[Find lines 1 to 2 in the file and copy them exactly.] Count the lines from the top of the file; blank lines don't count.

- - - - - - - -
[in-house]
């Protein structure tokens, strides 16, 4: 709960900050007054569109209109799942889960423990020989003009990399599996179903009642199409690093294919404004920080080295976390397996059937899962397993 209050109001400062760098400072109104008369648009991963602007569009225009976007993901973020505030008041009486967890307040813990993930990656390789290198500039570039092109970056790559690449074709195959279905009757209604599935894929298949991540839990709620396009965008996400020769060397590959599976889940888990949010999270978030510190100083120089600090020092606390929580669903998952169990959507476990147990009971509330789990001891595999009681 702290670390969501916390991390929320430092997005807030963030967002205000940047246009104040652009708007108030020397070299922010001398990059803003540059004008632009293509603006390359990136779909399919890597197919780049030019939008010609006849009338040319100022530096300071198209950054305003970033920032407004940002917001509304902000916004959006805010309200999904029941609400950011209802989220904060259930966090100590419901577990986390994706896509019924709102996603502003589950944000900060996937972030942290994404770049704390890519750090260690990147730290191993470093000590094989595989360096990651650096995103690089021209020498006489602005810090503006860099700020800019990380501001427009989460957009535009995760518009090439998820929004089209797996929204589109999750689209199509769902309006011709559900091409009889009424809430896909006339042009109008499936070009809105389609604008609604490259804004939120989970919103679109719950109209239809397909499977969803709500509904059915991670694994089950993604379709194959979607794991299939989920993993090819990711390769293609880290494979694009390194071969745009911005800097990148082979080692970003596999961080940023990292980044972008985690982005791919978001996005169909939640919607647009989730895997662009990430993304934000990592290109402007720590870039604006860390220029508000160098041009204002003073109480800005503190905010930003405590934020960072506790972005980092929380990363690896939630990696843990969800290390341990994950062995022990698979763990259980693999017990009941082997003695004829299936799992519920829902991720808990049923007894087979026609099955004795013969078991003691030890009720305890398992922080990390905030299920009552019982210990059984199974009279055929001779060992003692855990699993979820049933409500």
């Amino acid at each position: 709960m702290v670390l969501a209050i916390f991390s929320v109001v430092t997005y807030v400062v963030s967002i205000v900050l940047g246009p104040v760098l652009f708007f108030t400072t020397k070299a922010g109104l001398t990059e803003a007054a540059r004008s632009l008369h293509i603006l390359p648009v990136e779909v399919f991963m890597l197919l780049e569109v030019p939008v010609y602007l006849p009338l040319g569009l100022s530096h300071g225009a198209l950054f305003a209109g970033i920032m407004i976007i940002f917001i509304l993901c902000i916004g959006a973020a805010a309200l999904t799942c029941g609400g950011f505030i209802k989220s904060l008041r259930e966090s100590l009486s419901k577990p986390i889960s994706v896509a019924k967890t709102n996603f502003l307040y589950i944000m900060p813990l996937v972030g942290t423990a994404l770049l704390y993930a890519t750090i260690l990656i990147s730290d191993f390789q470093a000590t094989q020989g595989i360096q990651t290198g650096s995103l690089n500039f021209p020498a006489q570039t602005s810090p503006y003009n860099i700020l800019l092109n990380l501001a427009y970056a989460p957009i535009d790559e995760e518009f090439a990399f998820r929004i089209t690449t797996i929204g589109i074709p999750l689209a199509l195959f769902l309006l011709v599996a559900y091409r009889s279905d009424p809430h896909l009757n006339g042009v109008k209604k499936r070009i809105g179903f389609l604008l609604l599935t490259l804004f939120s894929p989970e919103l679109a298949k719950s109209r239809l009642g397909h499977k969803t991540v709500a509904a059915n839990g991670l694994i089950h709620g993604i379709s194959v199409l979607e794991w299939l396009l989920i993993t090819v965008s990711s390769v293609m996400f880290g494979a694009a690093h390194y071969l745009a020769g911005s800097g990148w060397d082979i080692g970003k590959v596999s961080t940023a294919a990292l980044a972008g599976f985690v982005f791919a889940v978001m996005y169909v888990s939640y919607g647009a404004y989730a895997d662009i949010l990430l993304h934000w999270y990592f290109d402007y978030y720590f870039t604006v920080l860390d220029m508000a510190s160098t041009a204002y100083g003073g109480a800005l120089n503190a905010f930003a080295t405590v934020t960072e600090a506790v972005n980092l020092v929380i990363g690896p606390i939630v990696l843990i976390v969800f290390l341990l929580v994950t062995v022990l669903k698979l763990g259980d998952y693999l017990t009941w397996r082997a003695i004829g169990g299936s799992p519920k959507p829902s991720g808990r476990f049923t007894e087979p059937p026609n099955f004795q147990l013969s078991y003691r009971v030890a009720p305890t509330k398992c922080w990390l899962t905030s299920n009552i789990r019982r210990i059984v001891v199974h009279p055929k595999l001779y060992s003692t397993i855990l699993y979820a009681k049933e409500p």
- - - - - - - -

[in-house]
């Protein structure tokens, strides 16, 4: 709960900050007054569109209109799942889960423990020989003009990399599996179903009642199409690093294919404004920080080295976390397996059937899962397993 209050109001400062760098400072109104008369648009991963602007569009225009976007993901973020505030008041009486967890307040813990993930990656390789290198500039570039092109970056790559690449074709195959279905009757209604599935894929298949991540839990709620396009965008996400020769060397590959599976889940888990949010999270978030510190100083120089600090020092606390929580669903998952169990959507476990147990009971509330789990001891595999009681 702290670390969501916390991390929320430092997005807030963030967002205000940047246009104040652009708007108030020397070299922010001398990059803003540059004008632009293509603006390359990136779909399919890597197919780049030019939008010609006849009338040319100022530096300071198209950054305003970033920032407004940002917001509304902000916004959006805010309200999904029941609400950011209802989220904060259930966090100590419901577990986390994706896509019924709102996603502003589950944000900060996937972030942290994404770049704390890519750090260690990147730290191993470093000590094989595989360096990651650096995103690089021209020498006489602005810090503006860099700020800019990380501001427009989460957009535009995760518009090439998820929004089209797996929204589109999750689209199509769902309006011709559900091409009889009424809430896909006339042009109008499936070009809105389609604008609604490259804004939120989970919103679109719950109209239809397909499977969803709500509904059915991670694994089950993604379709194959979607794991299939989920993993090819990711390769293609880290494979694009390194071969745009911005800097990148082979080692970003596999961080940023990292980044972008985690982005791919978001996005169909939640919607647009989730895997662009990430993304934000990592290109402007720590870039604006860390220029508000160098041009204002003073109480800005503190905010930003405590934020960072506790972005980092929380990363690896939630990696843990969800290390341990994950062995022990698979763990259980693999017990009941082997003695004829299936799992519920829902991720808990049923007894087979026609099955004795013969078991003691030890009720305890398992922080990390905030299920009552019982210990059984199974009279055929001779060992003692855990699993979820049933409500």